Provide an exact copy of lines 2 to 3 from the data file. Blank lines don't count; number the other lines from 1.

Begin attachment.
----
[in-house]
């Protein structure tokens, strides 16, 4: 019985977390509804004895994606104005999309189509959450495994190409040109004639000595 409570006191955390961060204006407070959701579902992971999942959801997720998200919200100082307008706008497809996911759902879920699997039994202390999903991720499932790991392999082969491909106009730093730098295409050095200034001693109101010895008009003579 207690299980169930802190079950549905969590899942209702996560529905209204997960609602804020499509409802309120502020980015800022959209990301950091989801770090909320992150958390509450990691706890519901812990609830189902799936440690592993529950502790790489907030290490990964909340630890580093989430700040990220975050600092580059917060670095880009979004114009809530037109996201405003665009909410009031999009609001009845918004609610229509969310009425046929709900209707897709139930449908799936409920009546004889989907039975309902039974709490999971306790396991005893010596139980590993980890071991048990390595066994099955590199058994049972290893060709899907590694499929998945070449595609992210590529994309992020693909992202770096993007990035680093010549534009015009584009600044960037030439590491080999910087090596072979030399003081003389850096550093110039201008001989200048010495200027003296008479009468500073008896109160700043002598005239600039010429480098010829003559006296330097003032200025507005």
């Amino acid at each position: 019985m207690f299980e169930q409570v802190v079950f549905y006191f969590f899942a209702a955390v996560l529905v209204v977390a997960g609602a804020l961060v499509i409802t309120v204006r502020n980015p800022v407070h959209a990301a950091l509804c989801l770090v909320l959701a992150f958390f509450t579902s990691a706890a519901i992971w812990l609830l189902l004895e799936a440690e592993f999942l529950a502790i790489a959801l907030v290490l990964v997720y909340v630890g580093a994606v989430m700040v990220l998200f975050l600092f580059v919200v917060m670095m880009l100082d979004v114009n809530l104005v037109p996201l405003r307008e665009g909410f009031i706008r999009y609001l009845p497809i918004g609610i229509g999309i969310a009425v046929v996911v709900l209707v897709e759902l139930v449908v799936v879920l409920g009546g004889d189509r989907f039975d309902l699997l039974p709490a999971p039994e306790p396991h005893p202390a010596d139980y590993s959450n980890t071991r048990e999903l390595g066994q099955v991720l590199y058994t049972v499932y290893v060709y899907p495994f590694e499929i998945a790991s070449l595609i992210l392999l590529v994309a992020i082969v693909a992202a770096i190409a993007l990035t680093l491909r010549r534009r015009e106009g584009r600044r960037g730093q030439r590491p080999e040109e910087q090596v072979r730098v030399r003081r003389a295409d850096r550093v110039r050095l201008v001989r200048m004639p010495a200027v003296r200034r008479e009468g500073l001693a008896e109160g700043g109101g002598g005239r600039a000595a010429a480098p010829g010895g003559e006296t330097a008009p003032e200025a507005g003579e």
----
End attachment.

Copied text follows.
């Protein structure tokens, strides 16, 4: 019985977390509804004895994606104005999309189509959450495994190409040109004639000595 409570006191955390961060204006407070959701579902992971999942959801997720998200919200100082307008706008497809996911759902879920699997039994202390999903991720499932790991392999082969491909106009730093730098295409050095200034001693109101010895008009003579 207690299980169930802190079950549905969590899942209702996560529905209204997960609602804020499509409802309120502020980015800022959209990301950091989801770090909320992150958390509450990691706890519901812990609830189902799936440690592993529950502790790489907030290490990964909340630890580093989430700040990220975050600092580059917060670095880009979004114009809530037109996201405003665009909410009031999009609001009845918004609610229509969310009425046929709900209707897709139930449908799936409920009546004889989907039975309902039974709490999971306790396991005893010596139980590993980890071991048990390595066994099955590199058994049972290893060709899907590694499929998945070449595609992210590529994309992020693909992202770096993007990035680093010549534009015009584009600044960037030439590491080999910087090596072979030399003081003389850096550093110039201008001989200048010495200027003296008479009468500073008896109160700043002598005239600039010429480098010829003559006296330097003032200025507005």
């Amino acid at each position: 019985m207690f299980e169930q409570v802190v079950f549905y006191f969590f899942a209702a955390v996560l529905v209204v977390a997960g609602a804020l961060v499509i409802t309120v204006r502020n980015p800022v407070h959209a990301a950091l509804c989801l770090v909320l959701a992150f958390f509450t579902s990691a706890a519901i992971w812990l609830l189902l004895e799936a440690e592993f999942l529950a502790i790489a959801l907030v290490l990964v997720y909340v630890g580093a994606v989430m700040v990220l998200f975050l600092f580059v919200v917060m670095m880009l100082d979004v114009n809530l104005v037109p996201l405003r307008e665009g909410f009031i706008r999009y609001l009845p497809i918004g609610i229509g999309i969310a009425v046929v996911v709900l209707v897709e759902l139930v449908v799936v879920l409920g009546g004889d189509r989907f039975d309902l699997l039974p709490a999971p039994e306790p396991h005893p202390a010596d139980y590993s959450n980890t071991r048990e999903l390595g066994q099955v991720l590199y058994t049972v499932y290893v060709y899907p495994f590694e499929i998945a790991s070449l595609i992210l392999l590529v994309a992020i082969v693909a992202a770096i190409a993007l990035t680093l491909r010549r534009r015009e106009g584009r600044r960037g730093q030439r590491p080999e040109e910087q090596v072979r730098v030399r003081r003389a295409d850096r550093v110039r050095l201008v001989r200048m004639p010495a200027v003296r200034r008479e009468g500073l001693a008896e109160g700043g109101g002598g005239r600039a000595a010429a480098p010829g010895g003559e006296t330097a008009p003032e200025a507005g003579e």